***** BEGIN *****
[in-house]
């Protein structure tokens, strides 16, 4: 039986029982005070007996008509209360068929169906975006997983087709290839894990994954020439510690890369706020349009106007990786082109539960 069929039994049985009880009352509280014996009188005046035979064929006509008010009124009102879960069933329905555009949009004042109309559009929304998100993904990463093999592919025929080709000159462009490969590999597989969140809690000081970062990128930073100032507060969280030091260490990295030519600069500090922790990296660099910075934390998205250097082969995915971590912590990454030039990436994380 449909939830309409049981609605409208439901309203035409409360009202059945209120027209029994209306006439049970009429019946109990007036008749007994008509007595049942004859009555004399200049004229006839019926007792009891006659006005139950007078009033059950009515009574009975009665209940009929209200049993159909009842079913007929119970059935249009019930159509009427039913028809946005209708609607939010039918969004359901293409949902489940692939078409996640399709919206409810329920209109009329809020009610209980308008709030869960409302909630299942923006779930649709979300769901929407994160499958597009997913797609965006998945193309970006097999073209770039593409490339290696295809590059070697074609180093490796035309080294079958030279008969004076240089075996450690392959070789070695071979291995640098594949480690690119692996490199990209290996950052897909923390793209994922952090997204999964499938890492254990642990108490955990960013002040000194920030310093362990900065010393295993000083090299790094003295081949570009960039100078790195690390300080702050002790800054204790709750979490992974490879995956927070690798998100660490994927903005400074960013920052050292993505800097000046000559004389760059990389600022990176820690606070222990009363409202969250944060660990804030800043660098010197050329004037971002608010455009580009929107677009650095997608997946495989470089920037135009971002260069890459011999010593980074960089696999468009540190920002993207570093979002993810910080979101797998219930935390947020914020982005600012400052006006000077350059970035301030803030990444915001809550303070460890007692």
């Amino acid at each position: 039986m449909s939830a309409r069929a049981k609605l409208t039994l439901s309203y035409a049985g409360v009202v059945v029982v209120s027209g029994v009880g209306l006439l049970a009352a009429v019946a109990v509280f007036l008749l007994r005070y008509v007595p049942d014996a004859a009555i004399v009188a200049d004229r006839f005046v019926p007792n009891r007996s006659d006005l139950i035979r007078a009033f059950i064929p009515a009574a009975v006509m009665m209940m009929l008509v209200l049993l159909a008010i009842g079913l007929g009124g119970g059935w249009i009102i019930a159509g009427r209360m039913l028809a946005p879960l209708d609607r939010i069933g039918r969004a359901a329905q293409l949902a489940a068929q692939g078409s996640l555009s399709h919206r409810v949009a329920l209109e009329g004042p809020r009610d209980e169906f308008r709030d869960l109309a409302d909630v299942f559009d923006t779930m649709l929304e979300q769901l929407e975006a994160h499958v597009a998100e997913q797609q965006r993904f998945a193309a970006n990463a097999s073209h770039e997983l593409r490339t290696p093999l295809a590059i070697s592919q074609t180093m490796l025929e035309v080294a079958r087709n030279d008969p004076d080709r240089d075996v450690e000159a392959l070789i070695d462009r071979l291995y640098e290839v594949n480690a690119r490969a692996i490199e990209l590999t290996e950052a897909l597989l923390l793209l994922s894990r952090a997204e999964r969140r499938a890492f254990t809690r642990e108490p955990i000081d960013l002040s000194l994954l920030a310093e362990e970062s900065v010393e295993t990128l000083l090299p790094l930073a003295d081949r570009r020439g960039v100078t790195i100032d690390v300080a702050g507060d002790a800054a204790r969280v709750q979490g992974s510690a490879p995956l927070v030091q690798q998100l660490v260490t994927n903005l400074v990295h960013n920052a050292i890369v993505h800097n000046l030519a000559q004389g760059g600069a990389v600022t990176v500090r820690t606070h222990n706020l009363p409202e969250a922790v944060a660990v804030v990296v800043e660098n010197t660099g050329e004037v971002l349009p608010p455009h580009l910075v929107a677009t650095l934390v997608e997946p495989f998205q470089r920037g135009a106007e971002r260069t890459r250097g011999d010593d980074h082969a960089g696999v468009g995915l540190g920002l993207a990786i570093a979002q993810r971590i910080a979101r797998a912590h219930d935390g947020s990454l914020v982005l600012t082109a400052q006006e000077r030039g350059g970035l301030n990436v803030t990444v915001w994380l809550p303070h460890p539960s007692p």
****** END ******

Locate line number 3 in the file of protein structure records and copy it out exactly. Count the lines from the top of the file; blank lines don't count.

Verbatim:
């Amino acid at each position: 039986m449909s939830a309409r069929a049981k609605l409208t039994l439901s309203y035409a049985g409360v009202v059945v029982v209120s027209g029994v009880g209306l006439l049970a009352a009429v019946a109990v509280f007036l008749l007994r005070y008509v007595p049942d014996a004859a009555i004399v009188a200049d004229r006839f005046v019926p007792n009891r007996s006659d006005l139950i035979r007078a009033f059950i064929p009515a009574a009975v006509m009665m209940m009929l008509v209200l049993l159909a008010i009842g079913l007929g009124g119970g059935w249009i009102i019930a159509g009427r209360m039913l028809a946005p879960l209708d609607r939010i069933g039918r969004a359901a329905q293409l949902a489940a068929q692939g078409s996640l555009s399709h919206r409810v949009a329920l209109e009329g004042p809020r009610d209980e169906f308008r709030d869960l109309a409302d909630v299942f559009d923006t779930m649709l929304e979300q769901l929407e975006a994160h499958v597009a998100e997913q797609q965006r993904f998945a193309a970006n990463a097999s073209h770039e997983l593409r490339t290696p093999l295809a590059i070697s592919q074609t180093m490796l025929e035309v080294a079958r087709n030279d008969p004076d080709r240089d075996v450690e000159a392959l070789i070695d462009r071979l291995y640098e290839v594949n480690a690119r490969a692996i490199e990209l590999t290996e950052a897909l597989l923390l793209l994922s894990r952090a997204e999964r969140r499938a890492f254990t809690r642990e108490p955990i000081d960013l002040s000194l994954l920030a310093e362990e970062s900065v010393e295993t990128l000083l090299p790094l930073a003295d081949r570009r020439g960039v100078t790195i100032d690390v300080a702050g507060d002790a800054a204790r969280v709750q979490g992974s510690a490879p995956l927070v030091q690798q998100l660490v260490t994927n903005l400074v990295h960013n920052a050292i890369v993505h800097n000046l030519a000559q004389g760059g600069a990389v600022t990176v500090r820690t606070h222990n706020l009363p409202e969250a922790v944060a660990v804030v990296v800043e660098n010197t660099g050329e004037v971002l349009p608010p455009h580009l910075v929107a677009t650095l934390v997608e997946p495989f998205q470089r920037g135009a106007e971002r260069t890459r250097g011999d010593d980074h082969a960089g696999v468009g995915l540190g920002l993207a990786i570093a979002q993810r971590i910080a979101r797998a912590h219930d935390g947020s990454l914020v982005l600012t082109a400052q006006e000077r030039g350059g970035l301030n990436v803030t990444v915001w994380l809550p303070h460890p539960s007692p």